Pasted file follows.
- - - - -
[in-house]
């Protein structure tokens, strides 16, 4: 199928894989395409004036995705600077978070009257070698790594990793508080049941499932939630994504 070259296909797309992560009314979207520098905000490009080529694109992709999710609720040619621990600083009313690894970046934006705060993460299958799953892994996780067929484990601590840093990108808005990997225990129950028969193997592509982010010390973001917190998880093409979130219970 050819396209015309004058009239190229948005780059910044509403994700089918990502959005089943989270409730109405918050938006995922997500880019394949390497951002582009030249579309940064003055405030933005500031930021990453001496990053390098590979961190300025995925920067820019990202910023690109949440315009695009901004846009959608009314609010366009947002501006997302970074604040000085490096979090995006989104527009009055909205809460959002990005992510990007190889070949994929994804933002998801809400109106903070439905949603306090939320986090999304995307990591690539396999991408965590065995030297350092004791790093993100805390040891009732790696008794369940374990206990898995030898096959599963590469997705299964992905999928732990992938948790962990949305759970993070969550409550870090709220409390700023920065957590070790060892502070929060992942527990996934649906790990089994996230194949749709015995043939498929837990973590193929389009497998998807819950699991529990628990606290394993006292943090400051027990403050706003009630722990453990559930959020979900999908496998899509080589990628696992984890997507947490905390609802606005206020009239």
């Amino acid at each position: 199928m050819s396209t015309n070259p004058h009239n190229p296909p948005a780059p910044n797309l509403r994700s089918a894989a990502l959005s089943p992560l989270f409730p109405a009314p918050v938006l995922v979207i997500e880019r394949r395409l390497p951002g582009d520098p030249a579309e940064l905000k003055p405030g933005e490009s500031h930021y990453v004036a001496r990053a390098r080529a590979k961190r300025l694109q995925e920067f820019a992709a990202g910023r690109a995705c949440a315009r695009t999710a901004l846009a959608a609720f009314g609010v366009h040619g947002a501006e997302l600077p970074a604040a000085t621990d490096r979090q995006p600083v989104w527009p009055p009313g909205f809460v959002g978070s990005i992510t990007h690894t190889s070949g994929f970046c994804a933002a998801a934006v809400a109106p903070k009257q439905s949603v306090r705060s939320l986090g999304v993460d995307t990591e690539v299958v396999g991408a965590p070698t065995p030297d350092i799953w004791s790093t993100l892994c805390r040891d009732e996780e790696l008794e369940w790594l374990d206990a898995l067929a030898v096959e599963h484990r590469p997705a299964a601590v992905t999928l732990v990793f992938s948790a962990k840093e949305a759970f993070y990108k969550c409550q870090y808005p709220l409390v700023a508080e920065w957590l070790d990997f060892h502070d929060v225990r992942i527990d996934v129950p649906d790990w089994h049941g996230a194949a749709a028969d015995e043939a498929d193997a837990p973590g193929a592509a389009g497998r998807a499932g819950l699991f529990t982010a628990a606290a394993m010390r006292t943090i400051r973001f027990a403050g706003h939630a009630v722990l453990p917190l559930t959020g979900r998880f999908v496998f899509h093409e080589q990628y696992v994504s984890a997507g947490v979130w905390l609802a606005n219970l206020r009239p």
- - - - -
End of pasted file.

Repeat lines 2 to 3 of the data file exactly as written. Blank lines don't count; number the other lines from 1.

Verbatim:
């Protein structure tokens, strides 16, 4: 199928894989395409004036995705600077978070009257070698790594990793508080049941499932939630994504 070259296909797309992560009314979207520098905000490009080529694109992709999710609720040619621990600083009313690894970046934006705060993460299958799953892994996780067929484990601590840093990108808005990997225990129950028969193997592509982010010390973001917190998880093409979130219970 050819396209015309004058009239190229948005780059910044509403994700089918990502959005089943989270409730109405918050938006995922997500880019394949390497951002582009030249579309940064003055405030933005500031930021990453001496990053390098590979961190300025995925920067820019990202910023690109949440315009695009901004846009959608009314609010366009947002501006997302970074604040000085490096979090995006989104527009009055909205809460959002990005992510990007190889070949994929994804933002998801809400109106903070439905949603306090939320986090999304995307990591690539396999991408965590065995030297350092004791790093993100805390040891009732790696008794369940374990206990898995030898096959599963590469997705299964992905999928732990992938948790962990949305759970993070969550409550870090709220409390700023920065957590070790060892502070929060992942527990996934649906790990089994996230194949749709015995043939498929837990973590193929389009497998998807819950699991529990628990606290394993006292943090400051027990403050706003009630722990453990559930959020979900999908496998899509080589990628696992984890997507947490905390609802606005206020009239």
């Amino acid at each position: 199928m050819s396209t015309n070259p004058h009239n190229p296909p948005a780059p910044n797309l509403r994700s089918a894989a990502l959005s089943p992560l989270f409730p109405a009314p918050v938006l995922v979207i997500e880019r394949r395409l390497p951002g582009d520098p030249a579309e940064l905000k003055p405030g933005e490009s500031h930021y990453v004036a001496r990053a390098r080529a590979k961190r300025l694109q995925e920067f820019a992709a990202g910023r690109a995705c949440a315009r695009t999710a901004l846009a959608a609720f009314g609010v366009h040619g947002a501006e997302l600077p970074a604040a000085t621990d490096r979090q995006p600083v989104w527009p009055p009313g909205f809460v959002g978070s990005i992510t990007h690894t190889s070949g994929f970046c994804a933002a998801a934006v809400a109106p903070k009257q439905s949603v306090r705060s939320l986090g999304v993460d995307t990591e690539v299958v396999g991408a965590p070698t065995p030297d350092i799953w004791s790093t993100l892994c805390r040891d009732e996780e790696l008794e369940w790594l374990d206990a898995l067929a030898v096959e599963h484990r590469p997705a299964a601590v992905t999928l732990v990793f992938s948790a962990k840093e949305a759970f993070y990108k969550c409550q870090y808005p709220l409390v700023a508080e920065w957590l070790d990997f060892h502070d929060v225990r992942i527990d996934v129950p649906d790990w089994h049941g996230a194949a749709a028969d015995e043939a498929d193997a837990p973590g193929a592509a389009g497998r998807a499932g819950l699991f529990t982010a628990a606290a394993m010390r006292t943090i400051r973001f027990a403050g706003h939630a009630v722990l453990p917190l559930t959020g979900r998880f999908v496998f899509h093409e080589q990628y696992v994504s984890a997507g947490v979130w905390l609802a606005n219970l206020r009239p």